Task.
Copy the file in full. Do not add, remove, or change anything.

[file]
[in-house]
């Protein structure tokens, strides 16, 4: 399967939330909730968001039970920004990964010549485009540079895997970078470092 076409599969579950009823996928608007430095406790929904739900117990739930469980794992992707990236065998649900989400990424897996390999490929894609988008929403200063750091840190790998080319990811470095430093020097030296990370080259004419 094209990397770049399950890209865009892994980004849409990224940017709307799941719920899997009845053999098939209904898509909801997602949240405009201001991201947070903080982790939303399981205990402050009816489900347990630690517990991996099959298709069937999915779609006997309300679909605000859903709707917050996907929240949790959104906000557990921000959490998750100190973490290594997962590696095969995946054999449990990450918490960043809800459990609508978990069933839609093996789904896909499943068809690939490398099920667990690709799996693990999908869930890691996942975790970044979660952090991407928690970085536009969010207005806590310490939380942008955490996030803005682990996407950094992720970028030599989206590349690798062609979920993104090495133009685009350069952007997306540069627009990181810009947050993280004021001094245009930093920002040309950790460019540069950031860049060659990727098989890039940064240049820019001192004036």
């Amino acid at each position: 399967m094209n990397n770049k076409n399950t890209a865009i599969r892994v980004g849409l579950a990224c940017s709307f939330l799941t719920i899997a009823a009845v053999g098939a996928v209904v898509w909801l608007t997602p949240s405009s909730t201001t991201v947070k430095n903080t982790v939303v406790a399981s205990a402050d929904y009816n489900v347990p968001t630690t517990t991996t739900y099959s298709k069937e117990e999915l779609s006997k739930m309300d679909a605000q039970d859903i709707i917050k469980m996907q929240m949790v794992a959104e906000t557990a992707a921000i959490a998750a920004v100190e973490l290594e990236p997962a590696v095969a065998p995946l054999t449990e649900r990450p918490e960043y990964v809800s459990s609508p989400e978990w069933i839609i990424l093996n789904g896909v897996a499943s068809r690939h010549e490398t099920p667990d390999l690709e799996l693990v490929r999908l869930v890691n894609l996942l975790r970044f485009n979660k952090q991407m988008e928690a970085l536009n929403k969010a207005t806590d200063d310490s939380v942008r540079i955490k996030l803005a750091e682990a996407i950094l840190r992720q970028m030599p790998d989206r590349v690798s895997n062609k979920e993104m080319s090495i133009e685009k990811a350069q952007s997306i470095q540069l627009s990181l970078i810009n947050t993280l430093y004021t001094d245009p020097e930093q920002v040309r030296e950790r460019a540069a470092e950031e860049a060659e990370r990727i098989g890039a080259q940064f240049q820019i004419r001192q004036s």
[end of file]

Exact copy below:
[in-house]
């Protein structure tokens, strides 16, 4: 399967939330909730968001039970920004990964010549485009540079895997970078470092 076409599969579950009823996928608007430095406790929904739900117990739930469980794992992707990236065998649900989400990424897996390999490929894609988008929403200063750091840190790998080319990811470095430093020097030296990370080259004419 094209990397770049399950890209865009892994980004849409990224940017709307799941719920899997009845053999098939209904898509909801997602949240405009201001991201947070903080982790939303399981205990402050009816489900347990630690517990991996099959298709069937999915779609006997309300679909605000859903709707917050996907929240949790959104906000557990921000959490998750100190973490290594997962590696095969995946054999449990990450918490960043809800459990609508978990069933839609093996789904896909499943068809690939490398099920667990690709799996693990999908869930890691996942975790970044979660952090991407928690970085536009969010207005806590310490939380942008955490996030803005682990996407950094992720970028030599989206590349690798062609979920993104090495133009685009350069952007997306540069627009990181810009947050993280004021001094245009930093920002040309950790460019540069950031860049060659990727098989890039940064240049820019001192004036």
């Amino acid at each position: 399967m094209n990397n770049k076409n399950t890209a865009i599969r892994v980004g849409l579950a990224c940017s709307f939330l799941t719920i899997a009823a009845v053999g098939a996928v209904v898509w909801l608007t997602p949240s405009s909730t201001t991201v947070k430095n903080t982790v939303v406790a399981s205990a402050d929904y009816n489900v347990p968001t630690t517990t991996t739900y099959s298709k069937e117990e999915l779609s006997k739930m309300d679909a605000q039970d859903i709707i917050k469980m996907q929240m949790v794992a959104e906000t557990a992707a921000i959490a998750a920004v100190e973490l290594e990236p997962a590696v095969a065998p995946l054999t449990e649900r990450p918490e960043y990964v809800s459990s609508p989400e978990w069933i839609i990424l093996n789904g896909v897996a499943s068809r690939h010549e490398t099920p667990d390999l690709e799996l693990v490929r999908l869930v890691n894609l996942l975790r970044f485009n979660k952090q991407m988008e928690a970085l536009n929403k969010a207005t806590d200063d310490s939380v942008r540079i955490k996030l803005a750091e682990a996407i950094l840190r992720q970028m030599p790998d989206r590349v690798s895997n062609k979920e993104m080319s090495i133009e685009k990811a350069q952007s997306i470095q540069l627009s990181l970078i810009n947050t993280l430093y004021t001094d245009p020097e930093q920002v040309r030296e950790r460019a540069a470092e950031e860049a060659e990370r990727i098989g890039a080259q940064f240049q820019i004419r001192q004036s």